As I logged into my e-mail account, I clicked on the Bulk folder to check the latest newsletters. Most of the newsletters and mailing lists that I'm subscribing to, arrive in my Bulk folder.
I glanced curiously through the 25 new messages displayed on the first page. There were only 3 e-mails that pulled my attention and made me open them immediately. Also, I opened 4 additional e-mails because they came from sources that I was expecting e-mails from.
And, what about the rest?
There was nothing in the subject line that would've been beneficial for me. Therefore, I didn't even bother opening the rest of the e-mails. Maybe, I'll go through them later when I have more time to spare.
Who knows! Maybe those e-mails that I didn't open had something of a great value to me. But, the marketers sending them didn't spend enough time to word the subject in a way to grab me by my shirt and make me open them without even thinking about it. Well, at least 3 of them did.
How's your “opening ratio" of the e-mails that you're sending to your list?
We live in a “Headline Society. " With free time becoming increasingly rare and with a massive amount of information coming at us from infinite number or sources, people use headlines as time-saving devices. They direct their movements and attention to the headlines that spark interest.
Analyze yourself and see what grabs your attention first, the content or the headline?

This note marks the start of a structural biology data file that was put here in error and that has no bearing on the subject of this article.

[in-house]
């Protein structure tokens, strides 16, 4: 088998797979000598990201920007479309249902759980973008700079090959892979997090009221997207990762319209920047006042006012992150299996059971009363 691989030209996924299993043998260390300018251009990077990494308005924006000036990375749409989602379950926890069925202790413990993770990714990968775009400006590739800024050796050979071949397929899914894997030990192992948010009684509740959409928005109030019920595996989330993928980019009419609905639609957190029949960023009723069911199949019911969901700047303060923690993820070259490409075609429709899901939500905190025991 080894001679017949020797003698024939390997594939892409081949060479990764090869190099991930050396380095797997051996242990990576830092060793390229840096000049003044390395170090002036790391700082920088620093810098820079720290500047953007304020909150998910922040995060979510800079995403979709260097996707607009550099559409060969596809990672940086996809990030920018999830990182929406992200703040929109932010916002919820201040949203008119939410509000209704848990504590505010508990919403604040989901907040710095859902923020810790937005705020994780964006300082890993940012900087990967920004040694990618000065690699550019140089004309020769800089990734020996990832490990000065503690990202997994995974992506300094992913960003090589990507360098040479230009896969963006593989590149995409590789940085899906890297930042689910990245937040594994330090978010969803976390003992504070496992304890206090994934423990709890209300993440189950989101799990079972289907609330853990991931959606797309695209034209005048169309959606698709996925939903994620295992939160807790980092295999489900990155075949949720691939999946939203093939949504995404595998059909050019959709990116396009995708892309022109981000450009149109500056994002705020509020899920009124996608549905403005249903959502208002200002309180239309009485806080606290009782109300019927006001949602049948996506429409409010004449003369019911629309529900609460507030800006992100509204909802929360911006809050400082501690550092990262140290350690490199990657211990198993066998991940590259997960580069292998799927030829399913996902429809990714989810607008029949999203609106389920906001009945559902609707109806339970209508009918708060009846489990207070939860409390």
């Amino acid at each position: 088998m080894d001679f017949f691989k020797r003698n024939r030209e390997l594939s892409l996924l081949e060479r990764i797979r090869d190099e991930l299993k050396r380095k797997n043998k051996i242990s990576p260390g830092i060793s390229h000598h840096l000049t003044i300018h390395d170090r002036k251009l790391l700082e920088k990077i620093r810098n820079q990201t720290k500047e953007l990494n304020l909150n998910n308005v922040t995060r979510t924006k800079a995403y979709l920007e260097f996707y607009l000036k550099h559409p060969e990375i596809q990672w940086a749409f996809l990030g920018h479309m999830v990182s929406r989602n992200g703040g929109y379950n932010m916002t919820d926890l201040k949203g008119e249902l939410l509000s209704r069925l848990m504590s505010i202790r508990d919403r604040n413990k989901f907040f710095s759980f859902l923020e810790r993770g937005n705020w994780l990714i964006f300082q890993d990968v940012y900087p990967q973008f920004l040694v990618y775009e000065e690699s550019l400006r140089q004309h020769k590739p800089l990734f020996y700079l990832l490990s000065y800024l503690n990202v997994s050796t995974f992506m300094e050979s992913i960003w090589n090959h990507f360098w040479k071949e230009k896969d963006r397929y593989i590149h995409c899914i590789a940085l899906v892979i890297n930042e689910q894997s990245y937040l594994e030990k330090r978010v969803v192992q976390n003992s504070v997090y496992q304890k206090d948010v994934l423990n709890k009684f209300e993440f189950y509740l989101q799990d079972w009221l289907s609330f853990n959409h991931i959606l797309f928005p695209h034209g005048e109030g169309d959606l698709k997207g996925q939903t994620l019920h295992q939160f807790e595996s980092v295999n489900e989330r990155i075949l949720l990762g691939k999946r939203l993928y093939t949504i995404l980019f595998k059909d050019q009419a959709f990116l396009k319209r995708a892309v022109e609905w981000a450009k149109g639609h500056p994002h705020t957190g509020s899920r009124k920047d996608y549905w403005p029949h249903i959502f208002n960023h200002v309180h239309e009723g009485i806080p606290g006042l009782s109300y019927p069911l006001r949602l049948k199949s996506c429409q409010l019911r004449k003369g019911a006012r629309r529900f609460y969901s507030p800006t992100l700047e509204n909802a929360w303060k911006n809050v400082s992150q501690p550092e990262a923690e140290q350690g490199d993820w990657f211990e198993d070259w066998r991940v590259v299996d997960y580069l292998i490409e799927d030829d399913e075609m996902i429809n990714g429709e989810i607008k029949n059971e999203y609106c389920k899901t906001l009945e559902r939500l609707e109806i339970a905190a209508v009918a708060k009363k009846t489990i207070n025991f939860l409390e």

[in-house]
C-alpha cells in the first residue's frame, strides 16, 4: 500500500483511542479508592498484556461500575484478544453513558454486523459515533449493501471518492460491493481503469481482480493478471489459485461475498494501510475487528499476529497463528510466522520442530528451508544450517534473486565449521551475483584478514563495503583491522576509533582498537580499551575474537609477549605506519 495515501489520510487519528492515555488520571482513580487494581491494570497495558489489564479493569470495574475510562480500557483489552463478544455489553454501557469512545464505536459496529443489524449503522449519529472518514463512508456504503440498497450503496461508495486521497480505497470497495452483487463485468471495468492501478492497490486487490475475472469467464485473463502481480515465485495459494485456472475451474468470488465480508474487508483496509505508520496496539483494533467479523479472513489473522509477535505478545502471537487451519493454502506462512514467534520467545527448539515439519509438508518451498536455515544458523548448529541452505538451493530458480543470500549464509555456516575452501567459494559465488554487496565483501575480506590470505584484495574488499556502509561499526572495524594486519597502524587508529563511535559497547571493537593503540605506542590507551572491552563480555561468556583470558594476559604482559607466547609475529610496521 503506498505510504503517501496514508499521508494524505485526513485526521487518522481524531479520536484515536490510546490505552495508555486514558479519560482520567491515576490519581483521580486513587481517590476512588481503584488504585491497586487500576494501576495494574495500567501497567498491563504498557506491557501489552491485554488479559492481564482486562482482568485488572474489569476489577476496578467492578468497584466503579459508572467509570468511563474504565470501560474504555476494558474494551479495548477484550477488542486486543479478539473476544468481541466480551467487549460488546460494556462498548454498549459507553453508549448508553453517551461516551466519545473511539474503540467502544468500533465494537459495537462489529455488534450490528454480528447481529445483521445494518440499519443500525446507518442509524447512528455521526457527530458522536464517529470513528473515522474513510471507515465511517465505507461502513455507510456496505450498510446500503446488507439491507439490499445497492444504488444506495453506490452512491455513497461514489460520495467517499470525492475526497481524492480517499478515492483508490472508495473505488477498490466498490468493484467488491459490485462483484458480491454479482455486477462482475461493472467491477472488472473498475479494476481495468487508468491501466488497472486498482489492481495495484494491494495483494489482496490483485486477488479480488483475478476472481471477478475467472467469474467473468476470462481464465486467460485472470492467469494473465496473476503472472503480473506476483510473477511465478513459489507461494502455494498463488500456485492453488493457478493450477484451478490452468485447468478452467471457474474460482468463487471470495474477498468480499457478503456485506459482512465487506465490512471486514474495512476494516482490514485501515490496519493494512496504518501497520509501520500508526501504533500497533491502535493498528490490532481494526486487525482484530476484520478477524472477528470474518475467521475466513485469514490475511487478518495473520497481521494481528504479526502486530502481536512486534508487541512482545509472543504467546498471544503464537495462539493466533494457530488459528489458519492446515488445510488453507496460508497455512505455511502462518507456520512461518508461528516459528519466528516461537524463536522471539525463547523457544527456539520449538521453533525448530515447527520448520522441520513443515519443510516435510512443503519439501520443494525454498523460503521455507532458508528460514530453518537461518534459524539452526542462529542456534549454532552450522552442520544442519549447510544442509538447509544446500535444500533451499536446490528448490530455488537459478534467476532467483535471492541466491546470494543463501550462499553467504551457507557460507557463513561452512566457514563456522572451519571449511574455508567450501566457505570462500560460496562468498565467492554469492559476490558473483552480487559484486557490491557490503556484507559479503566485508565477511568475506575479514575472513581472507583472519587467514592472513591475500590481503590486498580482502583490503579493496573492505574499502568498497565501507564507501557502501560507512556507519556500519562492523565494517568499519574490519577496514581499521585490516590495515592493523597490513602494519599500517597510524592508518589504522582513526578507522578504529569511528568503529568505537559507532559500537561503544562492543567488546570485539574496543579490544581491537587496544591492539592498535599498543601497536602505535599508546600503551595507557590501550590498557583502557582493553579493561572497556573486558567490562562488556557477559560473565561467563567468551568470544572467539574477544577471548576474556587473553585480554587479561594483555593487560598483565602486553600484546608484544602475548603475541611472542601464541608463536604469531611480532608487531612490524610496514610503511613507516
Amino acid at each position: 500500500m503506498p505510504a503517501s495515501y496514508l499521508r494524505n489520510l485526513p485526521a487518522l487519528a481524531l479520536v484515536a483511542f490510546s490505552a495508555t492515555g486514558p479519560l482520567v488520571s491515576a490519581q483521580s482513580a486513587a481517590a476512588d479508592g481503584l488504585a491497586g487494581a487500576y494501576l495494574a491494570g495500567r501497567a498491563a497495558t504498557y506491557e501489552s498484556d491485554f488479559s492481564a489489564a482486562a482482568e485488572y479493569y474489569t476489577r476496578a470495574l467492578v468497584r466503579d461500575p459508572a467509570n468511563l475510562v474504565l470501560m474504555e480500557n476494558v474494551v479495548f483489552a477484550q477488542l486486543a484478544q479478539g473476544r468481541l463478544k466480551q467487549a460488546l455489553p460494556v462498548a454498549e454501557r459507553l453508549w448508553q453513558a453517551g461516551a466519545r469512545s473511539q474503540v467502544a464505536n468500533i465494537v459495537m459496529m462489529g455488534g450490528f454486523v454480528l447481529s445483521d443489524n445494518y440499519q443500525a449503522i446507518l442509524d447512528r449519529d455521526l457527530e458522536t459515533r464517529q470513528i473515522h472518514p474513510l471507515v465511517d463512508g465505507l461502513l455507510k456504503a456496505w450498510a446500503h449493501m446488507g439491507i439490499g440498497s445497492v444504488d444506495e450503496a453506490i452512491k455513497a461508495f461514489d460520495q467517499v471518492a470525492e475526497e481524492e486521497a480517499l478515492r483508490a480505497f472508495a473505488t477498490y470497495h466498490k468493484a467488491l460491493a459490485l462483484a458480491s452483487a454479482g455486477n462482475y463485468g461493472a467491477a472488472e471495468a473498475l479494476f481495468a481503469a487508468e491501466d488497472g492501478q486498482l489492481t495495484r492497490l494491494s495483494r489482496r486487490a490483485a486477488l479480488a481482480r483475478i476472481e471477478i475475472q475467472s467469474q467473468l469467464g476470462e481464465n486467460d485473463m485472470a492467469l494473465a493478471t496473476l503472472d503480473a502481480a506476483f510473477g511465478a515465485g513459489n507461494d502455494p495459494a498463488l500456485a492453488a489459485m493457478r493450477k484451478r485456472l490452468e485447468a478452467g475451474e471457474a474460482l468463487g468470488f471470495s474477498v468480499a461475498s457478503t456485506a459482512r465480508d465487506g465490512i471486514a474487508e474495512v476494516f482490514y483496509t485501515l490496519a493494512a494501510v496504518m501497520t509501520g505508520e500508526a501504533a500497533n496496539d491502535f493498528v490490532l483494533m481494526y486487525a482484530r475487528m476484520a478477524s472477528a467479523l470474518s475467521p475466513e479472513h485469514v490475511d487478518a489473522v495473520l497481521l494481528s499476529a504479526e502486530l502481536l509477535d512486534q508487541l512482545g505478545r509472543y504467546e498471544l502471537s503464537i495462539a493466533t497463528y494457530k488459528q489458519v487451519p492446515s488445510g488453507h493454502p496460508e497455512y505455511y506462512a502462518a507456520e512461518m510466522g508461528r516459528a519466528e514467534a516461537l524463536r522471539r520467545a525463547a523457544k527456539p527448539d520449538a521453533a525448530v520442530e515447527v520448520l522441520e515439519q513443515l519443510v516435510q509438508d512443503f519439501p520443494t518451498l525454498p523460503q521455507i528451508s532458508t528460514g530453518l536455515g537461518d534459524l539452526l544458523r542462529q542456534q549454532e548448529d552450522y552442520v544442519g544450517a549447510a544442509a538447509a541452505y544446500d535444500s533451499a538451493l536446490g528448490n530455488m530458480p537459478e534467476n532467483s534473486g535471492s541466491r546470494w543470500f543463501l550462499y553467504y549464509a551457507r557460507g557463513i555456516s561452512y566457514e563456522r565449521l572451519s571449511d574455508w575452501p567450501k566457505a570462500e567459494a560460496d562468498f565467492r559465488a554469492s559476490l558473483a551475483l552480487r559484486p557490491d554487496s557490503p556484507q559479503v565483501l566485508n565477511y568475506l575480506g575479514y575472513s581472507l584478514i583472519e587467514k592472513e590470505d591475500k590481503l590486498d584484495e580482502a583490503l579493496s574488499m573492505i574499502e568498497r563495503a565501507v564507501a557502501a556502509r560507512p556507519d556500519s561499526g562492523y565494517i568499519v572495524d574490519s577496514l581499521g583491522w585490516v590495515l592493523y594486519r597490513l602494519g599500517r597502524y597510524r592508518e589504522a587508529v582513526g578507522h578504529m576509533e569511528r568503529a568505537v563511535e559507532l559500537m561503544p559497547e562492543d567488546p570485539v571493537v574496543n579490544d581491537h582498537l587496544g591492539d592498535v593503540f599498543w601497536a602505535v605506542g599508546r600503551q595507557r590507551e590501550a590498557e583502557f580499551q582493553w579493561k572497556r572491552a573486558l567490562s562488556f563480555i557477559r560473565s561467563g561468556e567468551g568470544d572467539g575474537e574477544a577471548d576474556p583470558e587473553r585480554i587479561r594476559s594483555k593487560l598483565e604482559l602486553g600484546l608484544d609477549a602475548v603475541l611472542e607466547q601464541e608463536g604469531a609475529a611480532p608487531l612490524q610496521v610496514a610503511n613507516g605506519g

If your headline doesn't instantly reach out and touch the prospect, chances are that the rest of your message doesn't stand a chance.
And, remember that the subject line of your e-mail is nothing else but a headline. It's the first thing that people see before they even look at your entire e-mail. It's your only chance to interest and influence the recipients. It will either grab their attention or not.
Your subject line will tell the recipients whether they should “read on" or “move on". If your subject line fails to attract a sufficient readership, nothing else matters. The body of your e-mail quickly becomes irrelevant. Your entire effort might be doomed.
Ideally, you want to make your e-mail recipient be “fully alert" and pay attention to your message, the same way you would pay attention to a fire truck, an ambulance, or a police car coming down the road with the sirens on.